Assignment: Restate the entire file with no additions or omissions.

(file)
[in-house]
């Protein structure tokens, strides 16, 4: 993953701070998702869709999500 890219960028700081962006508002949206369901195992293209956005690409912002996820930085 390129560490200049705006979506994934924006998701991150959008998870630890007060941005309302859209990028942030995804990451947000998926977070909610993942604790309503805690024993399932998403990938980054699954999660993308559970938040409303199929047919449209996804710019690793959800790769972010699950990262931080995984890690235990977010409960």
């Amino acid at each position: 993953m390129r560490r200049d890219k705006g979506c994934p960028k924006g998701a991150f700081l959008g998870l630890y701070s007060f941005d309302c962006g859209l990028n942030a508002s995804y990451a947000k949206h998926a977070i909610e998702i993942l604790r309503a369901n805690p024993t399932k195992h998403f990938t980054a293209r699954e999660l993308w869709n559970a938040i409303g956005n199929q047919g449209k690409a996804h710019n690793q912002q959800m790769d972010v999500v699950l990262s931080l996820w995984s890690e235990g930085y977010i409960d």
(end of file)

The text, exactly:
[in-house]
């Protein structure tokens, strides 16, 4: 993953701070998702869709999500 890219960028700081962006508002949206369901195992293209956005690409912002996820930085 390129560490200049705006979506994934924006998701991150959008998870630890007060941005309302859209990028942030995804990451947000998926977070909610993942604790309503805690024993399932998403990938980054699954999660993308559970938040409303199929047919449209996804710019690793959800790769972010699950990262931080995984890690235990977010409960």
């Amino acid at each position: 993953m390129r560490r200049d890219k705006g979506c994934p960028k924006g998701a991150f700081l959008g998870l630890y701070s007060f941005d309302c962006g859209l990028n942030a508002s995804y990451a947000k949206h998926a977070i909610e998702i993942l604790r309503a369901n805690p024993t399932k195992h998403f990938t980054a293209r699954e999660l993308w869709n559970a938040i409303g956005n199929q047919g449209k690409a996804h710019n690793q912002q959800m790769d972010v999500v699950l990262s931080l996820w995984s890690e235990g930085y977010i409960d």